Recommendations on writers and books enter my radar often and while recorded dutifully in my phone book notes, often go undiscovered for years a trigger, oh yes, I've been wanting to read her. Such is the case for Joan Silber, a writer of great renown, mentored by the great Grace Paley at Sara Lawrence, where Silber teaches, and whose stories I occasionally stumble upon in the New Yorker, and always admire, but had yet to read her novels. She just published a new collection of stories and that reminded me that she is a must read in writers' circles, so I embarked at last on the canon of Joan Silber and have found myself shaking my head in awe as I read, marveling at her insightful commentaries and profound understanding of human nature. Her first novel, Household Words, was published in 1976 to great acclaim, and re-issued in 2005 by Norton, thankfully, and although certainly dated, no less smart, an interesting portrait of a not terribly interesting woman, a not especially likable woman, passive-aggressive and resistant to change, narcissistic and, not surprisingly, lonely and dissatisfied. An ungrateful woman, but not a hateful woman. She sees her life as simply unlucky, perhaps so, and her two daughters struggle with a love-hate relationship with their difficult mother, though they stand their ground more often than not, and frankly, by the end, I was more interested in knowing what happened to them after the ending. Her negligence in many ways allowed them to forge independent futures although with an awful lot of turmoil. Lots of setting detail in this novel, evocative of a woman mired in the trees, no sense of the forest at all, and perhaps emblematic of that period. She was born just after WW I and the story opens when she is pregnant with her first born, in 1940. Despite her high dislikability quotient, we root for her, we want her to see and know what we see, and understand her far better than she understands herself, thanks to this smart smart writer. And no easy contrived tying up of loose ends here, perhaps a moment of clarity, but too little too late. Since I have too many piles of short story collections calling to me, I next read another Silber novel, The Size of the World, and report back.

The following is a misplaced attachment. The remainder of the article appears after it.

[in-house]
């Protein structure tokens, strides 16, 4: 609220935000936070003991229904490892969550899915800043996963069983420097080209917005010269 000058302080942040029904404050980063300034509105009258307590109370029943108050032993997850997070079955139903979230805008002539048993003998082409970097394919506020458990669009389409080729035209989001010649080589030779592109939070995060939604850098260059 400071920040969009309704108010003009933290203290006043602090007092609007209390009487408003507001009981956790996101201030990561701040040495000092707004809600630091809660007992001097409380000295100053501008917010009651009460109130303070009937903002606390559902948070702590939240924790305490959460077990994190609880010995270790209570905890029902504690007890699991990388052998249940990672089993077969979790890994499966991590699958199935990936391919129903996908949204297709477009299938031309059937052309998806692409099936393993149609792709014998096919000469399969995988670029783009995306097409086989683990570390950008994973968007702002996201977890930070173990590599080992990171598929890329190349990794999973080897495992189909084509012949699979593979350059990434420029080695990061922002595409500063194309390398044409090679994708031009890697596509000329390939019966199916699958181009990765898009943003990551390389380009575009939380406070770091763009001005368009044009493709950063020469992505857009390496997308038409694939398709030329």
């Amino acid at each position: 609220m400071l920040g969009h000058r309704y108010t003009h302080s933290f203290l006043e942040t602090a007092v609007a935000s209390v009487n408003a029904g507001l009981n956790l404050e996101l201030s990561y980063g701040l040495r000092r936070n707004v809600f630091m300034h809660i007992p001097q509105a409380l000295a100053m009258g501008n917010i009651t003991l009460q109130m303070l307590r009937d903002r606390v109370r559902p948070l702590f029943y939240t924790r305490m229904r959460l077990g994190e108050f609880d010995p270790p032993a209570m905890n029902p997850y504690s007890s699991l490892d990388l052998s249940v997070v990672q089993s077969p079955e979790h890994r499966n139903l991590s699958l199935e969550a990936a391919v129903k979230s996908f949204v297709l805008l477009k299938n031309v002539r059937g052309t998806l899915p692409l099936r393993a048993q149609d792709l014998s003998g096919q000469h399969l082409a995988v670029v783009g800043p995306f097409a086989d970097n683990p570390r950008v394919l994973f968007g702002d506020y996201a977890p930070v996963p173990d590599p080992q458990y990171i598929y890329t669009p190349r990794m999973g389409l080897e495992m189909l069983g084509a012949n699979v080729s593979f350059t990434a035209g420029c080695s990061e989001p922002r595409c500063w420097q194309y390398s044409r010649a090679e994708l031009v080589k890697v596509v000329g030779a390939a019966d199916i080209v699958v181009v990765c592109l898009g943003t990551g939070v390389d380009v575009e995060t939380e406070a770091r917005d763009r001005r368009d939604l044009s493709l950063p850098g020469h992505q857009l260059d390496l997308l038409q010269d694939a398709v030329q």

Saturday, May 18, 2013

The Death of Greeting Cards

My younger daughter's birthday today. Such fun to shop for just the right gift but a total frustration to find a good card.

I don't like sappy greeting cards with poetry that sounds like country music. Hyper-sentimental cards offer sad pseudo-Zen platitudes emblematic of a television culture.

I prefer humor, words and images that will make her smile, but oh my - is it no wonder that this too has become an online business? Most of the cards, particularly those at a CVS or similar, where most cards are sold, are just plain awful.

I spent half an hour perusing the so-called humorous birthday cards. My simple sampling technique can be questioned, but I suspect the results are fair:

  • At least half have something to do with getting drunk or bellying up to the bar on your birthday. And for those who have dealt with alcoholism, this is so not funny.
  • Another ten percent have something to do with farts. I kid you not. 
  • Another quarter or more have to do with sex, most often gigantic boobs or stripper-like men with Popeye biceps. 
  • The balance, the few left to choose from, have to do with the nightmare of aging and some of these are funny, if you are 70!
I don't send a lot of cards. I hate to waste paper. I'm quick to issue a celebratory email and place a call to those closest to me, so I am rarely confronted with this pathetic selection and was frankly a bit shocked at the demise of the card-culture. To be fair to Hallmark, many of these cards were produced by competitors. And they have the audacity to charge $4 or $5 per card. There was a section of cards for 99 cents and they said nothing, which was almost better by comparison, but so utterly boring, why would anyone buy?

Ok, I rarely use my blog to bitch, but, seriously...? Are we really an alcohol, body smell and body parts obsessed that this is all we have to say when we want to have fun? Oh my.

Sunday, March 10, 2013

In the car today, running errands, [my least favorite pastime] the radio plays the Beatles. A 50th anniversary retrospective. I remember their arrival to the US. I ditched school to wait all day at Forest Hills Stadium to buy tickets for their concert, ended up sitting nearly in the last row, but just below a speaker, which saved the music from the screaming crowd.